MEDICINE

Breakthrough against a modern plague

Pat Ohlendorf February 4 1985
MEDICINE

Breakthrough against a modern plague

Pat Ohlendorf February 4 1985

Breakthrough against a modern plague

MEDICINE

Pat Ohlendorf

Because the mysterious and invariably fatal disease began spreading among homosexuals four

years ago, it soon became known as the “Gay Plague.” Now, with Acquired Immune Deficiency Syndrome (AIDS) infecting and—inevitably—killing small but growing numbers of heterosexual men, women and even children, it is

beginning to seem more like a modernday version of the Black Death. However, the awesome scope of the AIDS threat has stimulated worldwide research and last week two research groups in Washington and Paris announced that the disease may eventually be controllable. The reason: by cracking the genetic code of the recently discovered AIDS virus, the scientists hope that the development could lead to an effective treatment, a vaccine and a cure.

Still, although the disease is not claiming large numbers of victims, AIDS has indeed become an epidemic, AIDS cases have been rising dramatically every year since 1981 according to Peter Drotman, a medical epidemiologist at the U.S. Centers for Disease Control in Atlanta. By last week 7,891 adults in the United States had contracted AIDS, 73 per cent of them homosexual or bisexual men. In Canada, where the disease struck later, 174 adults (121 of them homosexual or bisexual men) have

caught the fatal disease. So far, AIDS has killed 3,758 Americans and 93 Canadians.

The disease is particularly frightening because no one diagnosed as having AIDS has yet recovered. In fact, no AIDS patient has survived longer than three years after diagnosis. Most die of a oncerare skin cancer called “Kaposi’s sarcoma” or a particularly deadly type of pneumonia. And some experts estimate

that the incidence of AIDS-related complex (ARC), caused by the same virus, is much greater than the incidence of AIDS. And no one yet knows if ARC represents a mild form of the disease from which patients can recover or if it is merely a prelude to AIDS, which at present as many as 15 per cent of North American ARC patients have developed.

Apart from the relatively few cases of AIDS caused by transfusions of contaminated blood, most scientists believe that sexual promiscuity accounts for the rising number of AIDS cases among heterosexuals. Semen and blood are the primary body fluids that carry the virus. But because the transmission of AIDS is relatively slow and its symptoms do not develop for one to as many as five years after infection, experts, including Gordon Jessamine, chief of the field epidemiology division at the federal Laboratory Centre for Disease Control in Ottawa, say that AIDS will not spread quickly through the general population.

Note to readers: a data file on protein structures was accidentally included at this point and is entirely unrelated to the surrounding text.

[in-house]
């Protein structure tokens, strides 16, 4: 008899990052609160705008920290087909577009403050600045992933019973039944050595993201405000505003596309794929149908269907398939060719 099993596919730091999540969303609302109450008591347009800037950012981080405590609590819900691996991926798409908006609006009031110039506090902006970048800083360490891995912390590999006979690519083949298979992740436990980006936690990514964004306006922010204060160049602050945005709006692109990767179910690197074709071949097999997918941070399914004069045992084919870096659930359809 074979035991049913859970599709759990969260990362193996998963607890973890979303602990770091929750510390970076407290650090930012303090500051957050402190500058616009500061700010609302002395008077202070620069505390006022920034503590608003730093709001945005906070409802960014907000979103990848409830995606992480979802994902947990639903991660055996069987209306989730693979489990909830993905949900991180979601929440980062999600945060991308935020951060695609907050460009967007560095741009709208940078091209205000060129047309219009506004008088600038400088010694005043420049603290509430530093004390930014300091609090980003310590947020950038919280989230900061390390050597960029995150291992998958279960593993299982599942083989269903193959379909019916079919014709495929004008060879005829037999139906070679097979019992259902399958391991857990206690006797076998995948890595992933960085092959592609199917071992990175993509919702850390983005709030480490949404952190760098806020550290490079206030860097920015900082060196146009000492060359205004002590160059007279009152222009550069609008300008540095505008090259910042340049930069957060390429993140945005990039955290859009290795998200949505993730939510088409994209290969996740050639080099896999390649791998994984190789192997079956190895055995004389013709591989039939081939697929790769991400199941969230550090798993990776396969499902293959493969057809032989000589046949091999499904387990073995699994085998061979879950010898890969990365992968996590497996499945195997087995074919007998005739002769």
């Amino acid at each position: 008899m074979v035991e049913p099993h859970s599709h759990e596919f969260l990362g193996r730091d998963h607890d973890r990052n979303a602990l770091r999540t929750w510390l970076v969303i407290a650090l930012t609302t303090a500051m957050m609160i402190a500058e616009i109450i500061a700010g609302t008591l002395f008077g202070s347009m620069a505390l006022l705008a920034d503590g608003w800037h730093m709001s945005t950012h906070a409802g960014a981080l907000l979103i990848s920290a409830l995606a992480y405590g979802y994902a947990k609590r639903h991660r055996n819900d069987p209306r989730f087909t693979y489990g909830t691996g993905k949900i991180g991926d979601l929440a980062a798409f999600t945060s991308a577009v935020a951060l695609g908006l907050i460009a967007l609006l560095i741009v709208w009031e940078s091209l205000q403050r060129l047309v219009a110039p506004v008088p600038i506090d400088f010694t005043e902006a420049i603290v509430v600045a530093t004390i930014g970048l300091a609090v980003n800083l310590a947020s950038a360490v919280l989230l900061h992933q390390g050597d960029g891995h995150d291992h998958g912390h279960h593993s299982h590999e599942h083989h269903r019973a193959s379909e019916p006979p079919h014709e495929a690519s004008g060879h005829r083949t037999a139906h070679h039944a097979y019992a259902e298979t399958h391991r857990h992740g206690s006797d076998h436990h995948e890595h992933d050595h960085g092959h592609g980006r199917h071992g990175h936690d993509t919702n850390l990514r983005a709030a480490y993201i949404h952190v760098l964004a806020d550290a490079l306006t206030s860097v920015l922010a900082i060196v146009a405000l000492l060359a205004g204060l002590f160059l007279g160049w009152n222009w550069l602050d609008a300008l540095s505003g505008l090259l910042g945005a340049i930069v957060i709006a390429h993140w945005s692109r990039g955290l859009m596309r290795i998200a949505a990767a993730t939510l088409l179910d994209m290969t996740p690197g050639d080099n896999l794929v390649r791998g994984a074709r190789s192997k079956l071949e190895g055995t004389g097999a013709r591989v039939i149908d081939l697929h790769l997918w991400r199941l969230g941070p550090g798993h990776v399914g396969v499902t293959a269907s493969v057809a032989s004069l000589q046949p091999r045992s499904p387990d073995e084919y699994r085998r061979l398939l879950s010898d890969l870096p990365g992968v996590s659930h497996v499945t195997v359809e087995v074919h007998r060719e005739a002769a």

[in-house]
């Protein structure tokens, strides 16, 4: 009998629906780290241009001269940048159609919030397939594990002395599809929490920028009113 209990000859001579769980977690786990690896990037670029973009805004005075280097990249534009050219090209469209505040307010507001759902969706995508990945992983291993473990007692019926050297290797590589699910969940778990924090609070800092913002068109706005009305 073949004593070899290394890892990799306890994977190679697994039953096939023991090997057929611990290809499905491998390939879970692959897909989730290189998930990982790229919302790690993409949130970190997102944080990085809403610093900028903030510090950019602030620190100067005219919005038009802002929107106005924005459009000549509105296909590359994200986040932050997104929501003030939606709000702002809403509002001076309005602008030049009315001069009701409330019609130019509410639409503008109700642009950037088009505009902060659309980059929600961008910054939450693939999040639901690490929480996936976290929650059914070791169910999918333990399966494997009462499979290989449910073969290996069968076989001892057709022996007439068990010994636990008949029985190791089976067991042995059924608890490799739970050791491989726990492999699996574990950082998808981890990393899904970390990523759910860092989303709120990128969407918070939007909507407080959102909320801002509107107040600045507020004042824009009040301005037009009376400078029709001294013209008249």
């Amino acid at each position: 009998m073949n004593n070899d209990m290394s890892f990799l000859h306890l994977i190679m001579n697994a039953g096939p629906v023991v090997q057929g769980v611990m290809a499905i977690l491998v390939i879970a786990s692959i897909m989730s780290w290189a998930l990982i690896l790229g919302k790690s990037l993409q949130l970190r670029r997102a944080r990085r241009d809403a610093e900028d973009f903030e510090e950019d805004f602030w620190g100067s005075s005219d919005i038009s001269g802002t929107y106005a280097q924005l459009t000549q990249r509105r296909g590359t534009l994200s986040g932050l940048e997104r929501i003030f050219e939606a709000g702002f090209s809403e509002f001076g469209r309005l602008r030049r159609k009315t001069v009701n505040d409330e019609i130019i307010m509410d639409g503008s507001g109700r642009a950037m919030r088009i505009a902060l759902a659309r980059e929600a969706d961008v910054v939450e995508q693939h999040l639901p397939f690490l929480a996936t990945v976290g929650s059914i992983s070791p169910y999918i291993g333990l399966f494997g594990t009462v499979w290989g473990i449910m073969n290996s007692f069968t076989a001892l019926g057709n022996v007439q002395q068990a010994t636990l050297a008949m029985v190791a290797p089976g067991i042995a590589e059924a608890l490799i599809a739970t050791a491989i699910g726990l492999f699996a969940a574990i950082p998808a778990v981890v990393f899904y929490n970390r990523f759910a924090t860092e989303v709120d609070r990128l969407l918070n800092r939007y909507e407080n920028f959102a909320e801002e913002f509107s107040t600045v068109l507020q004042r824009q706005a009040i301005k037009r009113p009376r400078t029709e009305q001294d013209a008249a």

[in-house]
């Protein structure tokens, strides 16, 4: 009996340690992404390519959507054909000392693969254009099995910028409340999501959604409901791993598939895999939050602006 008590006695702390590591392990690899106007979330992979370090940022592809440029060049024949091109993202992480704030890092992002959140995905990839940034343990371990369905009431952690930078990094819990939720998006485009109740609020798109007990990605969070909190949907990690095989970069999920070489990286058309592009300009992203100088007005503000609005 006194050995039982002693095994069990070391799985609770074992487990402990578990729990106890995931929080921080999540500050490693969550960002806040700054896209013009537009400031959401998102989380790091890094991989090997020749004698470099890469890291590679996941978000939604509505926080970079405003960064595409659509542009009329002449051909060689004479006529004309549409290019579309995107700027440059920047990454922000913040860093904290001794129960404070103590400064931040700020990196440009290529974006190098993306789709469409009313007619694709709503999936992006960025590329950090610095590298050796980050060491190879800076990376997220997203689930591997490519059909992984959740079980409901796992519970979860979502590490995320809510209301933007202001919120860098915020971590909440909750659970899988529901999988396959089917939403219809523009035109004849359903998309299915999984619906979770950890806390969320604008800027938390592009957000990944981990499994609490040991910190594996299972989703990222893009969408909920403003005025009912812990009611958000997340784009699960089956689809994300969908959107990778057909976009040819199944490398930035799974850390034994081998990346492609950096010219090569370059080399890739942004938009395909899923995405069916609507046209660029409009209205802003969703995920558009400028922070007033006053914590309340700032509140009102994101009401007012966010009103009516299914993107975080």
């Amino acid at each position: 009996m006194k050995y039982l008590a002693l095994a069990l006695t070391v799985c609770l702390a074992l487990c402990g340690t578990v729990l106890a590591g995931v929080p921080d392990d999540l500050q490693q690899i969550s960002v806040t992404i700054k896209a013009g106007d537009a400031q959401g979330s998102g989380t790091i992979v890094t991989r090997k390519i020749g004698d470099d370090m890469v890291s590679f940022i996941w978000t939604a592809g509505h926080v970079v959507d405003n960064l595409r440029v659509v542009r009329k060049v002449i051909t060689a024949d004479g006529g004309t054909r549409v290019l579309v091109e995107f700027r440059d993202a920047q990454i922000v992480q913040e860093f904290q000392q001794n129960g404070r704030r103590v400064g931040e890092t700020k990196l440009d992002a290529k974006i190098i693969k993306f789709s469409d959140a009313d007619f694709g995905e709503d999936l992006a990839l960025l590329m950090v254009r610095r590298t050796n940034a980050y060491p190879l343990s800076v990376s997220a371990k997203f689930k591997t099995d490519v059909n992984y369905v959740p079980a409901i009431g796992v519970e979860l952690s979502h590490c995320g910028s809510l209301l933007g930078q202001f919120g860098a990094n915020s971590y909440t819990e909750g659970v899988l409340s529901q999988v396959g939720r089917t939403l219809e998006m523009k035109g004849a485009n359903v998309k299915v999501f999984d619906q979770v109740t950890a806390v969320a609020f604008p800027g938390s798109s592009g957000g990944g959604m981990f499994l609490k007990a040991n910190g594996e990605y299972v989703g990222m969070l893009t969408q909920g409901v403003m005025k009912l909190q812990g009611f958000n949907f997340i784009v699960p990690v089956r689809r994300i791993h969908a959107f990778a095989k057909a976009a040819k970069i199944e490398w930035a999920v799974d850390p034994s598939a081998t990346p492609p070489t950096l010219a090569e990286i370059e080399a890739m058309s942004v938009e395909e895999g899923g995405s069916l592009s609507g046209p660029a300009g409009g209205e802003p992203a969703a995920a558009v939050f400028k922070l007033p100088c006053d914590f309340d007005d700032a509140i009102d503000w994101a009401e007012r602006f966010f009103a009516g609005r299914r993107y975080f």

Declared Jessamine: “We are going to see more cases of AIDS in Canada in 1985 than in 1984. But they will belong to the same groups that we know have a high risk, because those people were infected over the past one to two years.”

Last week’s announcements of the genetic mapping, or “sequencing,” of the AIDS virus—discovered by French researchers only last spring—is a major advance. And fierce competition be-

tween two prominent research groups in France and the United States probably hastened this latest development. The French researchers are led by Dr. Luc Montagnier at the Pasteur Institute in Paris, and the Americans are led by Dr. Robert Gallo at the U.S. National Institutes of Health (NIH) in Bethesda, Md.

The French discovered the AIDS virus but the American press ignored the discovery, concentrating instead on a similar finding by the NIH team several months later. Montagnier maintains that the NIH team merely “confirmed and reproduced our work.” But Gallo contends that the French research would have been meaningless without critical information from the Americans. Declared Montagnier: “The greatest sin for scientists is dogmatism. I am not reproaching anyone. I note simply that our competitors were slowed down by holding onto a false idea.”